She ran pretty well. Holman hit .327, by far LSU’s most effective attacker on a team that averaged .211.

She appears to have this great grasp of the game and she makes so many plays naturally, LSU coach Fran Flory said.

Honestly, about 75 percent of the time last year she didnt know what the heck she was doing within the system and within the play. Now she’s at about 50 percent of understanding how to, what to, and why to.

She’s that special at this point. She could be amazing.

She was pretty amazing when LSU upset Michigan in the first round of last year’s NCAA tournament: Holman had 15 kills and six blocks. Michigan coach Mark Rosen would later lead the U.S. Collegiate National Team to China with a roster that included Kan and Holman.

I was really impressed with [Holman]. Physically, she is incredible, said Rosen, who took the Wolverines to the 2012 final four. Her top end and her ability to improve are huge. I really enjoyed working with her on the trip. I thought her work ethic and her competitive spirit were extremely high. I think it was beneficial for our team to have her, and she got better as the program went on, which was really cool.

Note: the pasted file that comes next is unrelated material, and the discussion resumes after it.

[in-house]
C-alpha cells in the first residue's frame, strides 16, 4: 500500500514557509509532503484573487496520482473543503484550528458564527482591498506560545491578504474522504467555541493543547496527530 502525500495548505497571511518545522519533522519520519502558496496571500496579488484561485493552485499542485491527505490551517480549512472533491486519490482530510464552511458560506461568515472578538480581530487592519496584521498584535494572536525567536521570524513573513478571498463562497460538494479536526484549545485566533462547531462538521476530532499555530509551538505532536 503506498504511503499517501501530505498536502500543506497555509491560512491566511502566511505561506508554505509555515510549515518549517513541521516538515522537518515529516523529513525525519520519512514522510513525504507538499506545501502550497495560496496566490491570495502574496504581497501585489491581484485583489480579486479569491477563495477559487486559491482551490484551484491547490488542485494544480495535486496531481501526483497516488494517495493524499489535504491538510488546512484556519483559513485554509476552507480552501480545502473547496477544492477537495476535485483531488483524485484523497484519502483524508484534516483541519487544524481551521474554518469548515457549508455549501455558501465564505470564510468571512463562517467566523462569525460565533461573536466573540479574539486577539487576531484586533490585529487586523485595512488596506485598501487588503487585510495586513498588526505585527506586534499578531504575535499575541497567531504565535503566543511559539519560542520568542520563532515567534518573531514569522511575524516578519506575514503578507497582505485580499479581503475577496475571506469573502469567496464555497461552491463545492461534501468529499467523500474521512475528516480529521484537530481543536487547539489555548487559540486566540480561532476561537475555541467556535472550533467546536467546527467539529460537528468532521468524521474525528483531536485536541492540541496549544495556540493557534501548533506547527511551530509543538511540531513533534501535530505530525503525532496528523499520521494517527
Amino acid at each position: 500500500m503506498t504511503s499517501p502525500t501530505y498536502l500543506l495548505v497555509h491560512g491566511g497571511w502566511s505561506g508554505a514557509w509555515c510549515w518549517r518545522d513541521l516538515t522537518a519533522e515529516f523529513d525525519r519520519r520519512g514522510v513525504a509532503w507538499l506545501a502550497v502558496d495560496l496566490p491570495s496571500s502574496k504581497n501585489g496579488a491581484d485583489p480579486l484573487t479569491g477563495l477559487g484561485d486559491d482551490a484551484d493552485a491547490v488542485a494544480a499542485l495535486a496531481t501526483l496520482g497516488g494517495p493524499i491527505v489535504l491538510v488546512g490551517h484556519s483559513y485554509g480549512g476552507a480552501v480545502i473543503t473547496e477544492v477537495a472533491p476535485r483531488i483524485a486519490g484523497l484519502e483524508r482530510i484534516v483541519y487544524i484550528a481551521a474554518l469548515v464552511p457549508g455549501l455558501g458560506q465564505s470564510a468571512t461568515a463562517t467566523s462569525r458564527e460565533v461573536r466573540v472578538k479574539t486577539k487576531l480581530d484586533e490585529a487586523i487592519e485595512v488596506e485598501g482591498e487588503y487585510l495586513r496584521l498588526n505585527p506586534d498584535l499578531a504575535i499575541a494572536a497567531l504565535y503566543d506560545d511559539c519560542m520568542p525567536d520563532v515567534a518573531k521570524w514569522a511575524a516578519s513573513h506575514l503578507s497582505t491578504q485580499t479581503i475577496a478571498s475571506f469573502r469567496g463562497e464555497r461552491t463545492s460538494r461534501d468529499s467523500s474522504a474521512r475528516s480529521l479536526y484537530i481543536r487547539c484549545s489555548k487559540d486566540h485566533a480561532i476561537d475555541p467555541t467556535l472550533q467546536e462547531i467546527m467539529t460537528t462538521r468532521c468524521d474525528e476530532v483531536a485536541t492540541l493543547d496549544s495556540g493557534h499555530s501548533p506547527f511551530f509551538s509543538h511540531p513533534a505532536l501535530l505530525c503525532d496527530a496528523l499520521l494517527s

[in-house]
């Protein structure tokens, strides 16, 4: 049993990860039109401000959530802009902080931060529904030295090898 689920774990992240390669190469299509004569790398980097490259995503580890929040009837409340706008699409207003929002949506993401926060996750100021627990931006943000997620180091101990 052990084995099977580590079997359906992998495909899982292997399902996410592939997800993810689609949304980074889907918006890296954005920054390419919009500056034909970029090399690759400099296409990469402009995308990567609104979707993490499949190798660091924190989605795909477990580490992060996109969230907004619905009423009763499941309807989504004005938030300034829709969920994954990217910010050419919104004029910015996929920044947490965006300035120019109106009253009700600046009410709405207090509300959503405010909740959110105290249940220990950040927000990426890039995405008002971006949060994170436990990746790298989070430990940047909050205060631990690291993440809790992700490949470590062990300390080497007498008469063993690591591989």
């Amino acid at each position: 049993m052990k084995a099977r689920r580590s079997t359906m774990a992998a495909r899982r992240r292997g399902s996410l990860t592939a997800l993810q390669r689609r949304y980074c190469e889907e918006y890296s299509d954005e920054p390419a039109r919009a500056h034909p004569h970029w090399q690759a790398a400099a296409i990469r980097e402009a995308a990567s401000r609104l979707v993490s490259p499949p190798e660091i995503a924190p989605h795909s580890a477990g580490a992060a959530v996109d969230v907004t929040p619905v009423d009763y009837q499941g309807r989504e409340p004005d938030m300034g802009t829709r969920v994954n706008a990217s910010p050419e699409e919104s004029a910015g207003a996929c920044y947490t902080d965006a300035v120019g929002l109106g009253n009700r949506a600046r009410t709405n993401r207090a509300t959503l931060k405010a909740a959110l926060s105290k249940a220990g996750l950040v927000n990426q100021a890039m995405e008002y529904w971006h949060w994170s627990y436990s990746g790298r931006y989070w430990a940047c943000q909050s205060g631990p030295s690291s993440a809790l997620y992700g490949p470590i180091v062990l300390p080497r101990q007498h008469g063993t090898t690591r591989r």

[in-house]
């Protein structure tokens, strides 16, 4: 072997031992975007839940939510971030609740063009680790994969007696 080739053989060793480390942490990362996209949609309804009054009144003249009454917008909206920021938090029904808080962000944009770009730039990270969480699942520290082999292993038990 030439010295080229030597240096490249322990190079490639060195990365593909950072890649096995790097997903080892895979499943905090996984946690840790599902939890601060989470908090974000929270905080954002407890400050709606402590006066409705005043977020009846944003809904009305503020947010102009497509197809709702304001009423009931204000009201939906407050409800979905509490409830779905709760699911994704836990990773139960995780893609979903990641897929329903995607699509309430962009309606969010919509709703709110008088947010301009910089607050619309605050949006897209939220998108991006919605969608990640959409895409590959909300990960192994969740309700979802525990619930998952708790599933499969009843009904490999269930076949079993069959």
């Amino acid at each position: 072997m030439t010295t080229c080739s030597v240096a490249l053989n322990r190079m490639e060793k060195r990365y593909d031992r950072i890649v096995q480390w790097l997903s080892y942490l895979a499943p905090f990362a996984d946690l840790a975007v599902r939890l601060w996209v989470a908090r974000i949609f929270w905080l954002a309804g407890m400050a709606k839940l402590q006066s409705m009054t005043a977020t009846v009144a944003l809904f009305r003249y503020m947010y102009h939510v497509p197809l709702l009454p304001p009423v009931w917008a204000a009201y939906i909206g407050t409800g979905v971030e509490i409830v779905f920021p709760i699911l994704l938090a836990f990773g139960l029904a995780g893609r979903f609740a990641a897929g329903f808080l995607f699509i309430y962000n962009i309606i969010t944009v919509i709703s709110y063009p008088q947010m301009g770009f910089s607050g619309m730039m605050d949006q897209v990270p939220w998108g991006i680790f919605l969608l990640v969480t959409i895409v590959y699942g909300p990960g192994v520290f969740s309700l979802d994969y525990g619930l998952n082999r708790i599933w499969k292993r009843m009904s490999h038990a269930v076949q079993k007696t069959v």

Ebony Nwanebu, the 2013 Volleyball magazine and AVCA Freshman of the Year from USC, is another Dallas-area product, from Lucas. She was a First Team All-American after a season in which she led the Trojans with 3.47 kills per set and a .358 hitting percentage. In USC’s regional final match versus Washington, in which USC lost a chance at the final four 17-15 in the fifth set, Nwanebu tallied 30 kills and hit .566.

She was as unstoppable as any player in the country, said Penn State coach Russ Rose, who watched that match in anticipation of playing the winner in the national semifinals. Nobody’s ever going to reach those numbers in a regional final match.

Nwanebu’s summer was cut short when she hurt her back in Switzerland while playing with the U.S. Senior National Team, which kept her from going on the collegiate national team trip to China. But Nwanebu was ready to go at the start of USC’s fall season, racking up a .364 hitting percentage in the first two weeks of play.

We have a fire under us to get to the final four because we were so close [last year], Nwanebu said. We have to do it.